I mean she knew I was struggling, she knew I needed a job, she knew how my career was important for me, and she said she could understand.

She would call me every day – asking how I was holding up, what I had done the previous night, and how I was doing with the interview steps. She would text me, email me, meet me every time I did and didn’t need her. And I did believe it was all real.

She assured me I would get the job, that she would do whatever in her power to help me out and guide me through.

Then she disappeared – no more texts, no more calls, no more meeting up. Was she interested in somebody else?

I tried. I did my best to be patient and wait, to follow up nicely. It was a waste of hope.

I failed at getting the job. And she failed me.

The last time we met – just to quickly catch up and finalise some details – I gave her a last heartbroken goodbye. She didn’t even flinch; she didn’t move a finger until I stood up with anger and made my way to the door.

“Wait, please!”, she yelled and took my hand.

“What now, Samantha?”, I said visibly bothered.

“Can I retain your details for future opportunities?”

The Britalian Post

A London bbq

Oh, Britons are so weird!

Their classy and composed speaking, their messy and uneducated eating, their stone cold behaviour and aggressively drunk manners along with their unstable position in relationships – distant, indifferent, uninterested. Sometimes you wonder about what they feel like, if they feel something; how they handle their daily life, their BBC, their afternoon tea, and that thing they call ‘latte(y)’.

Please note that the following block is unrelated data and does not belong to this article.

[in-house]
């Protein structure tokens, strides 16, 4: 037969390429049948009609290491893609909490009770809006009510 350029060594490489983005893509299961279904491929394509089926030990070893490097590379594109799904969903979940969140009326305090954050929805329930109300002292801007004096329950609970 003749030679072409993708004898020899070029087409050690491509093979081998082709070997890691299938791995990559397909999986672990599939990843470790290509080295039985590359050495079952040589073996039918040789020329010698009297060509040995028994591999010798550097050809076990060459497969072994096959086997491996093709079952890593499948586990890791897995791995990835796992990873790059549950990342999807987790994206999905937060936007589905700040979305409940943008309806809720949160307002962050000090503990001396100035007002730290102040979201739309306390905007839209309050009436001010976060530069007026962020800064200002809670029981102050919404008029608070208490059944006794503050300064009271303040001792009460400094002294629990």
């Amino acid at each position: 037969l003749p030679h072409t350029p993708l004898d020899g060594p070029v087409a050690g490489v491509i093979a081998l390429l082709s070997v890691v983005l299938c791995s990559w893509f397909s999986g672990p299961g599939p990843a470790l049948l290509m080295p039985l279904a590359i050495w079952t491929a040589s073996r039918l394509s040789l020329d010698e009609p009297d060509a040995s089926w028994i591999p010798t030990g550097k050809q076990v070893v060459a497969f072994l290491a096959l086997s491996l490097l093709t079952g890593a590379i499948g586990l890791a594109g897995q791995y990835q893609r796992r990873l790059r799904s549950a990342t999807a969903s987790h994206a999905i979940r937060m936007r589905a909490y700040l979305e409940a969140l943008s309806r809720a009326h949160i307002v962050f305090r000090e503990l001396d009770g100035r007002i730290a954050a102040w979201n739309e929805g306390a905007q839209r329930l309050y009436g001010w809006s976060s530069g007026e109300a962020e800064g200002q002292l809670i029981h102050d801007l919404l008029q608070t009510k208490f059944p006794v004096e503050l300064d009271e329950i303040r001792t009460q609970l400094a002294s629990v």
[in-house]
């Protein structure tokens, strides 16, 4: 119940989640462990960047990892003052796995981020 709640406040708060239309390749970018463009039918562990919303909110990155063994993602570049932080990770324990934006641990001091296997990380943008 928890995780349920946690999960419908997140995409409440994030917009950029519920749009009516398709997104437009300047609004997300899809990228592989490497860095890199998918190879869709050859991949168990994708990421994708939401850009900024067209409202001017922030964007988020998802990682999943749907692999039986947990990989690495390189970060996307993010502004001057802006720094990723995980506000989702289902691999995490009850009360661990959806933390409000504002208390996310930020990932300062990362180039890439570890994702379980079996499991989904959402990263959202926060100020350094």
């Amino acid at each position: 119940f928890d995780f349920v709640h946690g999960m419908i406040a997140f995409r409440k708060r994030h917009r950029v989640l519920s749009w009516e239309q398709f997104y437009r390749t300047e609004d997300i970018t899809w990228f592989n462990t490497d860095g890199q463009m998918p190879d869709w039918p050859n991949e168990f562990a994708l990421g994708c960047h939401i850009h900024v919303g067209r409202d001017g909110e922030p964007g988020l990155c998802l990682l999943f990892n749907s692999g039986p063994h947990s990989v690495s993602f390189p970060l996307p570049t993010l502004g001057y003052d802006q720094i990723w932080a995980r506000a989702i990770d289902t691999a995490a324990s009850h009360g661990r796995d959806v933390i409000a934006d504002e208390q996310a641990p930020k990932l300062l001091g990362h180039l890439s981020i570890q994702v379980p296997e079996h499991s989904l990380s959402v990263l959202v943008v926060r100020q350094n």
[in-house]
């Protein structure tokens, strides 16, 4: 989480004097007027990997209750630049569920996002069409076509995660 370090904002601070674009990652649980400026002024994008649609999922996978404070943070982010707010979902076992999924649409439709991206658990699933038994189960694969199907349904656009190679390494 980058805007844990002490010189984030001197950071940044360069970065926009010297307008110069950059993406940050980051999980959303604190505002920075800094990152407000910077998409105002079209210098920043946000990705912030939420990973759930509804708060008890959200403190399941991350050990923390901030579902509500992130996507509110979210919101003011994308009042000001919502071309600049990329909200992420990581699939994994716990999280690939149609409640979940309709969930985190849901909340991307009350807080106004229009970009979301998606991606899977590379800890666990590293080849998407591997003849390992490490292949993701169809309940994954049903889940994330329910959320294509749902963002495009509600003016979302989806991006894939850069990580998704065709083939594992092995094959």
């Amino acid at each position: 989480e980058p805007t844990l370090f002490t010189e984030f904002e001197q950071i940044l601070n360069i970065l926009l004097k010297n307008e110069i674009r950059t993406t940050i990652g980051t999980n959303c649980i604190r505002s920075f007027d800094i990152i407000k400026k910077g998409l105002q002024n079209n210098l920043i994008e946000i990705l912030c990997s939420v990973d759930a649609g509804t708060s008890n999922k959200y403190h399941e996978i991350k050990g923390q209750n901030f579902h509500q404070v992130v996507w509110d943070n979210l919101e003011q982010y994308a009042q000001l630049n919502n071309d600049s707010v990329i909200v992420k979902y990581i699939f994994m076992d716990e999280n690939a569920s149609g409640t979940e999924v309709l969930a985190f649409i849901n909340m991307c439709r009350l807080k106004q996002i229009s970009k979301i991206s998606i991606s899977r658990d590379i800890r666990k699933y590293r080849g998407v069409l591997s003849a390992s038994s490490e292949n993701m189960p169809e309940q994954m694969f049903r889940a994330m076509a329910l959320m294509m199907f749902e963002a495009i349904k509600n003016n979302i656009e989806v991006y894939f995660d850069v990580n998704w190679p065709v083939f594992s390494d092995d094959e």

Yeah, apparently they’ve discovered some evolution of cappuccino for us still unknown.

Speaking of which, our friends threw a bbq a couple of days ago to celebrate a mate’s bday.
With the rare fantastic weather being the perfect background – steaks, burgers, sausages and much more flipping on the grill, diffusing a drooling flavour that accompanied the entertaining tunes played through the Bluetooth speaker – 30ish people were swallowing cans of beer like they were nuts.
And sure thing, they were really nuts!

Among the number of countries that showed up on that day, I can recall Spain, Brazil, Austria, Germany, Peru, Slovakia, Italy and, well well well, England. Yes, one of the sophisticated Britons had honoured us with his presence. And whether it was for the alcohol making them sociable or the folks there just being naturally friendly, all went along with each other – judging by the loud Spanish-blasted laughter and the Italians-led group dancing.

You know London itself is practically a huge bbq – a place where different types of meats are cooked on the same irons creating a unique taste.

With a closer look though, I realised that we strangers were the ones who were grouping up per country/language, setting the others aside. The English dude instead was the only one who was ping-ponging from group to group to socialise with everybody.